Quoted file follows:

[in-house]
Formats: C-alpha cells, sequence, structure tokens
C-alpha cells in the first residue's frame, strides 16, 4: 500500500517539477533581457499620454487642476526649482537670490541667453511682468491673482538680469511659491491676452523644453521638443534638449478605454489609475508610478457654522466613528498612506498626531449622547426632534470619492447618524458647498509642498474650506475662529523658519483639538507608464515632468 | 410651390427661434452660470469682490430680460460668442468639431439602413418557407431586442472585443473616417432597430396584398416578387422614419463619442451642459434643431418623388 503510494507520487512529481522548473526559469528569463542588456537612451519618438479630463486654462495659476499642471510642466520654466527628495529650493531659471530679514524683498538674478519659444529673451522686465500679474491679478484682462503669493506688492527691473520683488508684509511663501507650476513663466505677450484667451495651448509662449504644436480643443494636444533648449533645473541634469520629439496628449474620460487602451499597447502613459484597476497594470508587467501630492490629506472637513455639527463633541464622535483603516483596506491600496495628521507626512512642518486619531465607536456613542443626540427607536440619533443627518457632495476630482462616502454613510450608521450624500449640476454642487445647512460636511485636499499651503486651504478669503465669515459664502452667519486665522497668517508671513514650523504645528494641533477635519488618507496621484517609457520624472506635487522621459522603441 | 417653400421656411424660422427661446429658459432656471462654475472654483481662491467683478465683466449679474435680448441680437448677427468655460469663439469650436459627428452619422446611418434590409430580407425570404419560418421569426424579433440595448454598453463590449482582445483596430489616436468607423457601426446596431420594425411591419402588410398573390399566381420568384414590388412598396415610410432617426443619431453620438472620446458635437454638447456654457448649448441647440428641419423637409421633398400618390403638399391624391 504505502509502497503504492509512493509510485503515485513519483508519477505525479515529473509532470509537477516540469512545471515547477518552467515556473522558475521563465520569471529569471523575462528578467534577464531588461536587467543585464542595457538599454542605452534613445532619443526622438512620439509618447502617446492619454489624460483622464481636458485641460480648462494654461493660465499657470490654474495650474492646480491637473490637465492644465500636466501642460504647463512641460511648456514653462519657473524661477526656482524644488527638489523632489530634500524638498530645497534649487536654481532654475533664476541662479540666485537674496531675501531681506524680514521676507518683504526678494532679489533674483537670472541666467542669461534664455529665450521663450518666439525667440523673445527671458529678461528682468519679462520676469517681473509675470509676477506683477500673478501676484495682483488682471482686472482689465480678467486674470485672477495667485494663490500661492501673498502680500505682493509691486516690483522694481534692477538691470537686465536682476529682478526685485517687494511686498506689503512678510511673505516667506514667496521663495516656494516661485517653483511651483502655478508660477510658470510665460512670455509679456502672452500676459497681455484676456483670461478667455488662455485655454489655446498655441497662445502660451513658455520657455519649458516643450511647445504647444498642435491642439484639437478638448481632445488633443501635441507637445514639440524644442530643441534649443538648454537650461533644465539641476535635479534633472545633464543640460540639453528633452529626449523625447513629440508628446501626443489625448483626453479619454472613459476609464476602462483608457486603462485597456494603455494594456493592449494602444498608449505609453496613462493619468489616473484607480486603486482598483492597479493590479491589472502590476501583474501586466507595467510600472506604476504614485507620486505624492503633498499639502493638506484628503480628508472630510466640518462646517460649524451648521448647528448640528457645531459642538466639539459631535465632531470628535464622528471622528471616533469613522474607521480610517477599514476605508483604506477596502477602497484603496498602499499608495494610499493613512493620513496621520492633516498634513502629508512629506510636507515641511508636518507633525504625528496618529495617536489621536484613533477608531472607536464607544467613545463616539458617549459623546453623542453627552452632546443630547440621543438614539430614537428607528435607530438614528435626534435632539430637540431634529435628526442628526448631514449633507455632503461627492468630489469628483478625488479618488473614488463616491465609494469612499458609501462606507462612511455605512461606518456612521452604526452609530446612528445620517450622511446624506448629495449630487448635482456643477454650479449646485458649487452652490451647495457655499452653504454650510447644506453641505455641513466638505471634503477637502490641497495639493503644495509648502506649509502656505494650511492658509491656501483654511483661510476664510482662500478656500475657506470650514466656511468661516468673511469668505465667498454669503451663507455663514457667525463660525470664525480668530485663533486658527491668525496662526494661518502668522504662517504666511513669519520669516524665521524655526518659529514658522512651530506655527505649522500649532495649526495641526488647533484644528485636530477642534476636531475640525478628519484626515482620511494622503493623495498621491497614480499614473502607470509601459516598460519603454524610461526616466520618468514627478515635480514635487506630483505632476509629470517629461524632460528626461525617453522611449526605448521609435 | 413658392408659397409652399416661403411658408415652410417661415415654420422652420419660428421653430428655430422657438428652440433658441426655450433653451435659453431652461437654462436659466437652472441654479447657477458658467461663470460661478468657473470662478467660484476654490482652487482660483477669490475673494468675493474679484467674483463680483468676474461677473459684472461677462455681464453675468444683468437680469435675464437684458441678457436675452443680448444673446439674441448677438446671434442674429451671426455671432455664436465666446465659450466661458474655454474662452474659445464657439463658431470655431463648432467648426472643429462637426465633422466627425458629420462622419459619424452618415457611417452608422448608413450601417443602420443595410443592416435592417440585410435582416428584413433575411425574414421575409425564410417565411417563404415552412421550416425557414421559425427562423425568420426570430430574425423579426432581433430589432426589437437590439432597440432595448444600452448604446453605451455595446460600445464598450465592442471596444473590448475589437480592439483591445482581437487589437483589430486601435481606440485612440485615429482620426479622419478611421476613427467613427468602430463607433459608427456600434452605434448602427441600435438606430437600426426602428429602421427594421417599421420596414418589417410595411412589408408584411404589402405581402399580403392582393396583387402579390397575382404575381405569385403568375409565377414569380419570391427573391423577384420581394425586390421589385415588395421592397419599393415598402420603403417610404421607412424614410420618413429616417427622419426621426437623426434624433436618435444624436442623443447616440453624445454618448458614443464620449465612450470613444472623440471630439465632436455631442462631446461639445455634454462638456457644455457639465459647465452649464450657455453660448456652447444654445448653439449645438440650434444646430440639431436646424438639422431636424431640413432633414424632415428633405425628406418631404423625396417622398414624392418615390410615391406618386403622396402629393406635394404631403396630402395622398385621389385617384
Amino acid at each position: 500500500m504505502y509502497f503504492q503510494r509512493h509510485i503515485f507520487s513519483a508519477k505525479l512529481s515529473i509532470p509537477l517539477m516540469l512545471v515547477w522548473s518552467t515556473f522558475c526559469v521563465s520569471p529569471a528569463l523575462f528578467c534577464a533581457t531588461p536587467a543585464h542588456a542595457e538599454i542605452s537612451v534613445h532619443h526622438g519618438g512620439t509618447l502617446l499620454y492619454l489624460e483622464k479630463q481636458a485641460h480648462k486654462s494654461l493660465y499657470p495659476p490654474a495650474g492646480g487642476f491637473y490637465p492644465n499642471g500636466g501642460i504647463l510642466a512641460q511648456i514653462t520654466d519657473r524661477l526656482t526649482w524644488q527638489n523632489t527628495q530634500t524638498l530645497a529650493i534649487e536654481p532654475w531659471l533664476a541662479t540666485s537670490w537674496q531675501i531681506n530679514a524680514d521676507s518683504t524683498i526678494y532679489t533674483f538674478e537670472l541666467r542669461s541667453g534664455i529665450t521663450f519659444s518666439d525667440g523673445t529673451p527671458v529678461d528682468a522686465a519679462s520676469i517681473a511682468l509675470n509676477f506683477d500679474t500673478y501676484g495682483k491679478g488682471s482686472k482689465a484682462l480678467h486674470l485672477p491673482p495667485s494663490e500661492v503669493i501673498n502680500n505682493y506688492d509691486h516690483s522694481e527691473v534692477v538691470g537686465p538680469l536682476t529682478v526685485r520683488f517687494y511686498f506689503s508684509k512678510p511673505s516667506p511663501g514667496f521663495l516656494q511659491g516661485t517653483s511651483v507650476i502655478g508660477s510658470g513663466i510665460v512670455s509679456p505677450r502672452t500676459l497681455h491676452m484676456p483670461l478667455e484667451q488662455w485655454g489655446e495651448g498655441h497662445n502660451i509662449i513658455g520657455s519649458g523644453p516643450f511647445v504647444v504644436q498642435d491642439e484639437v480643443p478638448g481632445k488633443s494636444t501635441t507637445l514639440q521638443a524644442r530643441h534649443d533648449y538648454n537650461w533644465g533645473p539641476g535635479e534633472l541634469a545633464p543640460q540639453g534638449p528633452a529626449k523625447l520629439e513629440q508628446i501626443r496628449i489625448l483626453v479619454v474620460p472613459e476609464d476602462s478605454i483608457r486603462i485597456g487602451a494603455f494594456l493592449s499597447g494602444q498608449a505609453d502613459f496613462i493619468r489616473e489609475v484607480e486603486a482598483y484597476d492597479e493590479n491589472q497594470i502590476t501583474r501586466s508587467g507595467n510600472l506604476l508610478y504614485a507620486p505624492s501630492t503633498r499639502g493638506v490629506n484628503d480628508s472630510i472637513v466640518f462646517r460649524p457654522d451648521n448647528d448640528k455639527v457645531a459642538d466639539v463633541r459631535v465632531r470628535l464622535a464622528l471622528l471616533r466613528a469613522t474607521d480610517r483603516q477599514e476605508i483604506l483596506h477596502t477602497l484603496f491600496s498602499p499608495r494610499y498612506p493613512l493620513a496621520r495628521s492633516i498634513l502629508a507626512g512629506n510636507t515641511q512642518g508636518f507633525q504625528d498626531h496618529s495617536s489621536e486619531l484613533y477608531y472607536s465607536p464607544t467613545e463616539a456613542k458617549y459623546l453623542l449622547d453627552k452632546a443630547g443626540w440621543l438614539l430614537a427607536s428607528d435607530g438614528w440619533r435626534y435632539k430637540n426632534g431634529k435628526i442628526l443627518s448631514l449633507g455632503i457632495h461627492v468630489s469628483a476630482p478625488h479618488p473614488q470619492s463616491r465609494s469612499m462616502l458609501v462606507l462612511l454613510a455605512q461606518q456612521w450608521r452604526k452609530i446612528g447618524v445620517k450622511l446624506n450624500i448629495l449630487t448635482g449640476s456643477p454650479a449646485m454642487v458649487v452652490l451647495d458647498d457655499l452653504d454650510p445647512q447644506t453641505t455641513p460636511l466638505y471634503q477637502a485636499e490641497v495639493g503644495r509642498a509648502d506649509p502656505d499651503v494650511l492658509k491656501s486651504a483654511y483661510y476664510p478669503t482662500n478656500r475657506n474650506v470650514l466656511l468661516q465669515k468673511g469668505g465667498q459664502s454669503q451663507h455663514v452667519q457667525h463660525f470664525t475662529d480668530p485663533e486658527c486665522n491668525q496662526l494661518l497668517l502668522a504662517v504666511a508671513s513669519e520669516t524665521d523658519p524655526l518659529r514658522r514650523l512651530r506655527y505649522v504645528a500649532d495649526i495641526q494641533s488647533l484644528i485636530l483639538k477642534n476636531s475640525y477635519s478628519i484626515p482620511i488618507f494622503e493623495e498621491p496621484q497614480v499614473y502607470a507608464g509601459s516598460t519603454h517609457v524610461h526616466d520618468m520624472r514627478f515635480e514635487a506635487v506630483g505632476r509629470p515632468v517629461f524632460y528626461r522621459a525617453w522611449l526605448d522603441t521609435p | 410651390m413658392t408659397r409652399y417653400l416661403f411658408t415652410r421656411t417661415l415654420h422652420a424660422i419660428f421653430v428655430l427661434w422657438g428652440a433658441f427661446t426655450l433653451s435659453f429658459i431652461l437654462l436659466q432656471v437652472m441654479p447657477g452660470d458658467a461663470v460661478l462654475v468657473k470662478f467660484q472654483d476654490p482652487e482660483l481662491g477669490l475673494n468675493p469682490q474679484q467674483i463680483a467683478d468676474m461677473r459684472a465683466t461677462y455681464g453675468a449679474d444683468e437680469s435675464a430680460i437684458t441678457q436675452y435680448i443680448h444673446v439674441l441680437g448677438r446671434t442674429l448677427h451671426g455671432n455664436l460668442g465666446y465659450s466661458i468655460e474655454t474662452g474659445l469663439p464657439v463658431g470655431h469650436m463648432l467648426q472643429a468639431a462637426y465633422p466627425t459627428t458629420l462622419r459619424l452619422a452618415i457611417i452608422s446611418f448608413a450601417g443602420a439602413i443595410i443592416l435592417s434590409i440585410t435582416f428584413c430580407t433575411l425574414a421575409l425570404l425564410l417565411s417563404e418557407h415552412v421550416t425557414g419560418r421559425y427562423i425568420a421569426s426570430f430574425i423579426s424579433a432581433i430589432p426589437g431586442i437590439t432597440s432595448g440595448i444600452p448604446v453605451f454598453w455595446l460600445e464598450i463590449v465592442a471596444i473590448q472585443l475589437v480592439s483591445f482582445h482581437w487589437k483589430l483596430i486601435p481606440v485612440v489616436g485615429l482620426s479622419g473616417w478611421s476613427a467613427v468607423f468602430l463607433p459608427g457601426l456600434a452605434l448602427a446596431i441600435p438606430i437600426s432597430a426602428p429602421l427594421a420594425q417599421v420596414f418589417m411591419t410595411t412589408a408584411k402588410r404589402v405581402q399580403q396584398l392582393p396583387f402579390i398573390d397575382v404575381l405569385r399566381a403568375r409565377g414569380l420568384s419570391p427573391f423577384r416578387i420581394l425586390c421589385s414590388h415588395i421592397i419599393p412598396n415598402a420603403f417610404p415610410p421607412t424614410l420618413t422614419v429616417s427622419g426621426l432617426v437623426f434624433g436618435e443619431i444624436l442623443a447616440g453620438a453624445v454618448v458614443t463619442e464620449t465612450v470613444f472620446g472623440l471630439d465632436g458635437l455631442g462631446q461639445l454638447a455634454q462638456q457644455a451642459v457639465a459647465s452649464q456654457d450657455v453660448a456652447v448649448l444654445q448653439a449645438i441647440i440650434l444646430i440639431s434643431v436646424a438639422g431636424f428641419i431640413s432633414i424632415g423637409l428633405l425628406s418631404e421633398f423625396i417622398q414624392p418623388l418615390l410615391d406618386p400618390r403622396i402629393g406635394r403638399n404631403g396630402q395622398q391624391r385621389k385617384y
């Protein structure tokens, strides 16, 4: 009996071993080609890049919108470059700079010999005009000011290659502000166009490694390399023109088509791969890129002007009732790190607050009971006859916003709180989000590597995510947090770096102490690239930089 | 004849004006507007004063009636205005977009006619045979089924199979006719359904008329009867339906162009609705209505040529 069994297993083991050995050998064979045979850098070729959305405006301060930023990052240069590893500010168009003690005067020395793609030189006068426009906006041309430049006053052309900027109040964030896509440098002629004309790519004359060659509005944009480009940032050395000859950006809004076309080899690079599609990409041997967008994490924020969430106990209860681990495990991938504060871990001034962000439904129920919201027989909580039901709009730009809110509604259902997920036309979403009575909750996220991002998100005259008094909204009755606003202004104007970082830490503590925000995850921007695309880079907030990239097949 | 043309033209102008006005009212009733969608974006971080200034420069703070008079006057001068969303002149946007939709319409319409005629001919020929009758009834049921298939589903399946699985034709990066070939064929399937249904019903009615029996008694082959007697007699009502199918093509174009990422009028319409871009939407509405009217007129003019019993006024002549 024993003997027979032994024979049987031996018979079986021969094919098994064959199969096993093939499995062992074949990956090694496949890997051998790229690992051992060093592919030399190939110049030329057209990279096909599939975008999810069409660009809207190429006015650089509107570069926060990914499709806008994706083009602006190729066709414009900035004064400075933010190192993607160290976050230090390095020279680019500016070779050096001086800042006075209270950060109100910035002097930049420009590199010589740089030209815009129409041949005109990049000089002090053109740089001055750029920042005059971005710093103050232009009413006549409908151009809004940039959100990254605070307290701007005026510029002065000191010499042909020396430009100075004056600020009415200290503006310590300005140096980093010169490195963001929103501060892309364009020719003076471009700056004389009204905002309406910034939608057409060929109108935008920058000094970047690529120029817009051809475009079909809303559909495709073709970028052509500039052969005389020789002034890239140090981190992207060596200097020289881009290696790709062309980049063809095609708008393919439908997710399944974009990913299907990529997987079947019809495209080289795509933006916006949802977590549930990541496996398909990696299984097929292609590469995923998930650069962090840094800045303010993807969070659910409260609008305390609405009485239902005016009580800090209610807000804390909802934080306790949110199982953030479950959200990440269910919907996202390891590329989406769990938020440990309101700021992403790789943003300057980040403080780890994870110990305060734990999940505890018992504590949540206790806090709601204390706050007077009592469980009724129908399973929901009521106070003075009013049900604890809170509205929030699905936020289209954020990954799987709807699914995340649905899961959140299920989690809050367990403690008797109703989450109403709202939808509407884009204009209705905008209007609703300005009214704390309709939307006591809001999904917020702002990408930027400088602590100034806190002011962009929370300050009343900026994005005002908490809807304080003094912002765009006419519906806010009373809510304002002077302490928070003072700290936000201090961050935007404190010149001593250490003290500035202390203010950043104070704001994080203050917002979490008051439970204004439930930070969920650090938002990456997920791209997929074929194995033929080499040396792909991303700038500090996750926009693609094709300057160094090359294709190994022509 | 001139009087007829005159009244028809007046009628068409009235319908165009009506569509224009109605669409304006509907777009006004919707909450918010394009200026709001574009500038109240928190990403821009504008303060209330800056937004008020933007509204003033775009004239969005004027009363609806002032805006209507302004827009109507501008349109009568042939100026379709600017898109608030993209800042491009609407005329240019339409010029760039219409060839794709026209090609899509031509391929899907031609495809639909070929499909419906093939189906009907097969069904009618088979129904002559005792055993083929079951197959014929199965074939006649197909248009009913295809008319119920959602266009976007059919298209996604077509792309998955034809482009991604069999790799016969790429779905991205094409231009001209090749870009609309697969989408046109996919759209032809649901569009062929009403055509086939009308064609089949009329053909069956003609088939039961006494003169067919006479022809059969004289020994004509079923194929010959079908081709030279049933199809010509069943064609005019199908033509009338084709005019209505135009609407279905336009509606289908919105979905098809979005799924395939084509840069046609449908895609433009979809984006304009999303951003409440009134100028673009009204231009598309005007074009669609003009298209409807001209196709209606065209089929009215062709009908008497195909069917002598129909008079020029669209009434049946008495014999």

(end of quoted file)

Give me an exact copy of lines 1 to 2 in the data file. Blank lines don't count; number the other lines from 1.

[in-house]
Formats: C-alpha cells, sequence, structure tokens